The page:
Barrett won $25,000 for her bowl of traditional red chili, in which she said an "extra tweak of jalapeno" might have swayed the judges looking for a perfect blend of meat and spices during judging at Appalachian Power Park, a minor league baseball venue.
This year, 167 cooks qualified for the three-day championship, with 28 reaching the finals table.
Barrett and nine others qualified Fridya night for the championship at the Last Chance Cookoff at the ballpark.
"I am telling you it's just amazing, kind of like winning the Miss America pageant -- very thrilling," Barrett said following a victory dinner with family and friends. "It just really hasn't sunk in yet."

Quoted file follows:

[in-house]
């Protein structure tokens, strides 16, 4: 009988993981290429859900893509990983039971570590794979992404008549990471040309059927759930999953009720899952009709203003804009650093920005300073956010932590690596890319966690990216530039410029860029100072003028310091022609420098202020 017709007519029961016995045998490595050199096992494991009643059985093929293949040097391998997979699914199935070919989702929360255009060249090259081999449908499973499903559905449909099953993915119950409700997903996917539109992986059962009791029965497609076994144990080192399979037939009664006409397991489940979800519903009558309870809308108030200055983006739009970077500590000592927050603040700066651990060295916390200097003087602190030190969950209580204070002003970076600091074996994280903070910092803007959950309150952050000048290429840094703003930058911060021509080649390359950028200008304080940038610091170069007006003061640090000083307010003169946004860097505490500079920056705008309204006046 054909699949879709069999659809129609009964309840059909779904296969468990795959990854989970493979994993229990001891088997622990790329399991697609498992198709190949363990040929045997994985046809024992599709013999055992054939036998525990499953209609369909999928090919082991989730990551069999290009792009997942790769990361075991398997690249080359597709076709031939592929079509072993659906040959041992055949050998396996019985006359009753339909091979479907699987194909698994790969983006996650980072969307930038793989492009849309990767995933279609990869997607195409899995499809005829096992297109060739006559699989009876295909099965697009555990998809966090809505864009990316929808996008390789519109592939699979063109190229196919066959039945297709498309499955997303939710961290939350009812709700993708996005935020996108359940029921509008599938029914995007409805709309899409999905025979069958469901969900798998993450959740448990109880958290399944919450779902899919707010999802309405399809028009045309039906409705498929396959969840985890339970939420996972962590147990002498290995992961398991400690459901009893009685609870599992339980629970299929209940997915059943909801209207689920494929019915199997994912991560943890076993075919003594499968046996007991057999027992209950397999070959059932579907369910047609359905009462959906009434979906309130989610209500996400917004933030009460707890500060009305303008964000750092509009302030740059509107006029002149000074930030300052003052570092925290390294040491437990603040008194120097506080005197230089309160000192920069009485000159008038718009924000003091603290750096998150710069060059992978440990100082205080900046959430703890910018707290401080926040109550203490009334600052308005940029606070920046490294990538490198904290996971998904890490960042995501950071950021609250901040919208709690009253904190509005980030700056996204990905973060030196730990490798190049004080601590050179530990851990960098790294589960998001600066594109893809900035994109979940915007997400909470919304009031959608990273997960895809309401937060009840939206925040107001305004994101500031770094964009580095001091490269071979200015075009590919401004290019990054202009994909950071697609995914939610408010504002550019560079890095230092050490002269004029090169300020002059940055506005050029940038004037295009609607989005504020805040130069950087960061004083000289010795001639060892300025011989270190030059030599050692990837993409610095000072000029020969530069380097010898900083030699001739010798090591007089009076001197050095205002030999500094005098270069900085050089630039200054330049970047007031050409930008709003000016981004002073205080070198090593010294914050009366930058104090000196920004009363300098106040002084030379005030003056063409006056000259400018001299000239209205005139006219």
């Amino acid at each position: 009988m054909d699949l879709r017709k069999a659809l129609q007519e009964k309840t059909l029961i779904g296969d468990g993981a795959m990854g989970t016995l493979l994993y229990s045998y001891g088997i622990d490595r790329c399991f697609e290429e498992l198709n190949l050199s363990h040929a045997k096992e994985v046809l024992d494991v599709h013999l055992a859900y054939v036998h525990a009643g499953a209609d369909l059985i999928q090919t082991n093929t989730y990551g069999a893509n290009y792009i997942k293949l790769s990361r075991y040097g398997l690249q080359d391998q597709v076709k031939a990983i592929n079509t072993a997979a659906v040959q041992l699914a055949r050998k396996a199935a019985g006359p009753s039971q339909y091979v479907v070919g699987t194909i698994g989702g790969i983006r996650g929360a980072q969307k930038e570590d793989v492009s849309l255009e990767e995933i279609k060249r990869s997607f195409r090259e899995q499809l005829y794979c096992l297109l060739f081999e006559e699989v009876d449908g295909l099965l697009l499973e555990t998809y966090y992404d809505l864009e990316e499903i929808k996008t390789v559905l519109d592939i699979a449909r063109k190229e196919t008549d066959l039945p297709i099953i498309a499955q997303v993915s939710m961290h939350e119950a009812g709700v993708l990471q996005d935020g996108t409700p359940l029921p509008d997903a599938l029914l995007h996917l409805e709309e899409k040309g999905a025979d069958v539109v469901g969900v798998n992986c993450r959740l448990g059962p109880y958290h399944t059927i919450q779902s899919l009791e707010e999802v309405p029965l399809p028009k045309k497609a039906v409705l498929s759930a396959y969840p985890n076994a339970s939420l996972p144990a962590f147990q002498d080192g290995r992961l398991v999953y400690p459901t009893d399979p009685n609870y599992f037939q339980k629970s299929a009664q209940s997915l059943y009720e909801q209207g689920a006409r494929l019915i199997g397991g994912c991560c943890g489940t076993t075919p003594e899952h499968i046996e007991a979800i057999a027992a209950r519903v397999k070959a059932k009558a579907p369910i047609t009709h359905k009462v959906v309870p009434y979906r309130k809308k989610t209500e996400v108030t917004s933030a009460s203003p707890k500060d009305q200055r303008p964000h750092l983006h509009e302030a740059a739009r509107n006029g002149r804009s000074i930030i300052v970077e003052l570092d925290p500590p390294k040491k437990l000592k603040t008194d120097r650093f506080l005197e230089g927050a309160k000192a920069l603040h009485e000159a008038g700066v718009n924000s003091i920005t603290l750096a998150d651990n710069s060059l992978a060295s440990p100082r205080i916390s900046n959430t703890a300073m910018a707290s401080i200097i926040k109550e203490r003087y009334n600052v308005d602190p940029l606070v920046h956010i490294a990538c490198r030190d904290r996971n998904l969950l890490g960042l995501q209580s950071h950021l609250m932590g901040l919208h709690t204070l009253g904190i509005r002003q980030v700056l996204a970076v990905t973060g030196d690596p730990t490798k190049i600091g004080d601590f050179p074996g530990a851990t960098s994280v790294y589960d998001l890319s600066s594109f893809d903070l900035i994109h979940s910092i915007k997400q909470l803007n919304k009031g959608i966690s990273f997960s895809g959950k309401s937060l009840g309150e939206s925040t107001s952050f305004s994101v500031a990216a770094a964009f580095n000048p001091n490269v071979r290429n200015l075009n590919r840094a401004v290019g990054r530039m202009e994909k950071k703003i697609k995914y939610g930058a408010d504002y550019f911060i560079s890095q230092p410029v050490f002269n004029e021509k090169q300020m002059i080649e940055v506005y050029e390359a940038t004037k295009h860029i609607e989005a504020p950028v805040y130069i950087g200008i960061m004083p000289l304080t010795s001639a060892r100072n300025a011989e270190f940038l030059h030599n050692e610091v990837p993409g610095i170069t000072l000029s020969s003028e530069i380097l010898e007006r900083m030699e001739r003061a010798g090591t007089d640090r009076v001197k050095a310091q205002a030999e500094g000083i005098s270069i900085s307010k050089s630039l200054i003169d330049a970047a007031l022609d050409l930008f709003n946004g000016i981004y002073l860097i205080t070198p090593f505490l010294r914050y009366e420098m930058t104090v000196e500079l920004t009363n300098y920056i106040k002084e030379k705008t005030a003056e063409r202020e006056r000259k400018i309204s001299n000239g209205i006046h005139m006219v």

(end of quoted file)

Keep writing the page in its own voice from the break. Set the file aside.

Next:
Barrett said she's been a competitive chili cook for 13 years, a relatively short time compared to the hundreds of chiliheads who travel the country competing in events that serve as qualifiers for the world's championship.
Doug Roy of Florida was the runner-up, and a pair of Californians, John Jepson and Mike Hulka, followed, with Dione Cooley of Nevada finishing fifth.
Barrett said she basically stuck with the same recipe she used Friday except, "I kicked it out and made it a little hotter. Just a little tweaking, a little more jalapeno sauce from a green bottle."
This was the first time the ICS has held its championship east of the Mississippi River.
"When you get here, it's very difficult, there are so many previous champions cooking and so many people that have been cooking chili for a lot more years than me," Barrett said. "It's just a shock."